The U.S. Federal Trade Commission (FTC) has settled a civil action against a 17-year-old California boy who was allegedly tricking Internet users into giving him their credit card numbers and other personal information on a bogus Web site meant to look like America Online Inc.'s billing center.
The settlement, announced Monday, will bar the defendant from sending spam and force him to give up about US$3,500 in profits from his venture, which ran from July to December 2002, before the U.S. Federal Bureau of Investigation (FBI) confiscated his computer. A federal court in central California has to approve the settlement.
The case has also been forwarded to the Los Angeles District Attorney's Office for possible criminal charges, said Eric Wenger, an attorney with the FTC's Bureau of Consumer Protection.
The boy's scam allegedly worked like this: Posing as AOL, he sent customers e-mail saying there had been a problem with the billing of their AOL account. The e-mail warned AOL customers that if they did not update their billing information, they risked losing their AOL accounts, and it directed customers to click on a hyperlink to connect to the AOL Billing Center.
When customers liked on the link, they ended at the defendant's site, which included AOL's logo, type style, and links to real AOL Web pages. The defendant's AOL look-alike page directed consumers to enter the numbers from the credit card they had used to charge their AOL account, then asked consumers to enter numbers from a new card to correct the problem. The defendant's page also asked for consumers' names, mothers' maiden names, billing addresses, social security numbers, bank routing numbers, credit limits, personal identification numbers, and AOL screen names and passwords.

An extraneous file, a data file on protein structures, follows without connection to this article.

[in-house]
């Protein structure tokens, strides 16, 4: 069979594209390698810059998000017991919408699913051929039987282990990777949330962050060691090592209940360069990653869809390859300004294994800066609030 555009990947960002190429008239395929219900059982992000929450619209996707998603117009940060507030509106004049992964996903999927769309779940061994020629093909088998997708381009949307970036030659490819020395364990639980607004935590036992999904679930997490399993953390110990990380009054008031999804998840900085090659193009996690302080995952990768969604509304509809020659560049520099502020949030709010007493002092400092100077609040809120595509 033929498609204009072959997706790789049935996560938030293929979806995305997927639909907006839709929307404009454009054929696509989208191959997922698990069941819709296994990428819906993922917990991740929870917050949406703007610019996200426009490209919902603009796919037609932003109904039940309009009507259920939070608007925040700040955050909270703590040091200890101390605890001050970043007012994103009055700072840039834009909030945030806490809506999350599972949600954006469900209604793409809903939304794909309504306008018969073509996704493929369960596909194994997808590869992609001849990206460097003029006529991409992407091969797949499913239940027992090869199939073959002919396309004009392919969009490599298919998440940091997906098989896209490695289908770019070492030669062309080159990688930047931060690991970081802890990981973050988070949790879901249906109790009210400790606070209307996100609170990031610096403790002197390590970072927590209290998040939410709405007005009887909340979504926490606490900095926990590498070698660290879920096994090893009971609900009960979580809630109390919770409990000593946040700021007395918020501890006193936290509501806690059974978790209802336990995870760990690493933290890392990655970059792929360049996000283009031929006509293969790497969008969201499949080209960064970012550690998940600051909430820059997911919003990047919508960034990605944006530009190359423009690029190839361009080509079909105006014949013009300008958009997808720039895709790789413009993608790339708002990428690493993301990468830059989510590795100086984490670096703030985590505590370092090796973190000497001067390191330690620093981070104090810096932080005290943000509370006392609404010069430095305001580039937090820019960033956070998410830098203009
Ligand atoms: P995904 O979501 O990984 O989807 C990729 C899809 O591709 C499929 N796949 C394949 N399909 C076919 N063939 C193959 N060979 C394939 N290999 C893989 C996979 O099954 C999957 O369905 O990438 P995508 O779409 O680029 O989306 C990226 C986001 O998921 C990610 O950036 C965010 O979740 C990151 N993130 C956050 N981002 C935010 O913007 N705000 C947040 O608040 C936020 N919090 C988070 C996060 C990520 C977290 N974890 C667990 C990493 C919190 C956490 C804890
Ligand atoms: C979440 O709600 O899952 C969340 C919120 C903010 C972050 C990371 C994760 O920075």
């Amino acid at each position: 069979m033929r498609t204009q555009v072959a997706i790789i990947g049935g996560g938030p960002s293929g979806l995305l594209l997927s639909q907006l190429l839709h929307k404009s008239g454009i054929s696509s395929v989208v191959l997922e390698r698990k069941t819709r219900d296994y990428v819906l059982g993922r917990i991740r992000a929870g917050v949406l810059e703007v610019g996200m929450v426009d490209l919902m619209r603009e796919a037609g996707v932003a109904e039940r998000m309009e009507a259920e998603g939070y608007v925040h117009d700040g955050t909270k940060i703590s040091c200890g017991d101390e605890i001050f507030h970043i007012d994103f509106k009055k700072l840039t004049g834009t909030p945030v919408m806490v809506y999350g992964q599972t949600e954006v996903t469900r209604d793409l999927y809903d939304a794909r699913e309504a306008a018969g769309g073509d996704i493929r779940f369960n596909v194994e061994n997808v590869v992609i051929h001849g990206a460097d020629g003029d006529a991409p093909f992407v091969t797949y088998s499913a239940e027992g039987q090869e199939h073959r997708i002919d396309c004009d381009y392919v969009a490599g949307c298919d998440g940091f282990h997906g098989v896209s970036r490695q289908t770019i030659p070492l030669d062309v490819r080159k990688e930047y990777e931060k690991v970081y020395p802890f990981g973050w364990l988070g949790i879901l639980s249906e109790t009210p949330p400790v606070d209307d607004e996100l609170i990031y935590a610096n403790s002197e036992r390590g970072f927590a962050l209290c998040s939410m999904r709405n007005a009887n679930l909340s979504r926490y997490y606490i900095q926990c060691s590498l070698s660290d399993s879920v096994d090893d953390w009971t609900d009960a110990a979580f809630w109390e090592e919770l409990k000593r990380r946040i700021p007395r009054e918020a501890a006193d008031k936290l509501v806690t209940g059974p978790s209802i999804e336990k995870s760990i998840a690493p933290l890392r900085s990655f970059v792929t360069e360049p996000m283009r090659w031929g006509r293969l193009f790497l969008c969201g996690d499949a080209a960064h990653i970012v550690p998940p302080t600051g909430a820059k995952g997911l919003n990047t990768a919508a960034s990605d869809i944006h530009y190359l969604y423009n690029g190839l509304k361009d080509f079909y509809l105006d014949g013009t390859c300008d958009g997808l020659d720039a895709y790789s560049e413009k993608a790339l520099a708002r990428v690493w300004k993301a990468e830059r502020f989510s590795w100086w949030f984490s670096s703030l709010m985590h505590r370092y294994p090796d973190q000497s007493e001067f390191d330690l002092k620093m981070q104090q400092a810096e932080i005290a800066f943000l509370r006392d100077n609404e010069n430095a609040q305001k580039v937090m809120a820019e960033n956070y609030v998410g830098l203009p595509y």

The defendant used the information to charge online purchases and open accounts with PayPal, and he used consumers' names and passwords to log on to AOL in their names and send more spam. He also recruited others to participate in the scheme by convincing them to receive fraudulently obtained merchandise he had ordered for himself.
Known as "phishing," the fake Web site scam victimized both AOL and its customers, noted Timothy J. Muris, chairman of the FTC, in a statement. The case represents the FTC's first law enforcement action targeting phishing, but it won't be the last, Muris promised.
"We're trying to draw attention to it, so customers recognize this type of scheme," Wenger added.
Although AOL was the target Internet service provider in this case, the scheme can be run on just about any Internet service provider or e-commerce provider, Wenger noted. AOL spokesman Nicholas Graham said such scams are agnostic to the type of connection Internet users have or the brand of Internet service provider they use.
"Scams are like the flus of the Internet -- anybody can and will catch them," Graham said.
AOL has been telling customers for years that they shouldn't trust e-mails that ask for personal information such as passwords or credit card numbers, he said. "We applaud the FTC for highlighting an issue that AOL has concentrated on for some time," Graham added.
Graham recommended that customers who recognize such schemes tell their Internet providers so the scam artists can be stopped before someone becomes a victim. "Before you hit the delete button, do a community good deed and always report scams," he said.
The FTC also has published a consumer alert, "How Not to Get Hooked by a 'Phishing' Scam," which warns consumers who receive e-mail that claims an account will be shut down unless they reconfirm their billing information not to reply or click on the link in the e-mail. Consumers should contact the company that supposedly sent the message using a telephone number or Web site address they know to be genuine. More tips to avoid phishing scams can be found at http://www.ftc.gov/opa/2003/07/phishing.htm.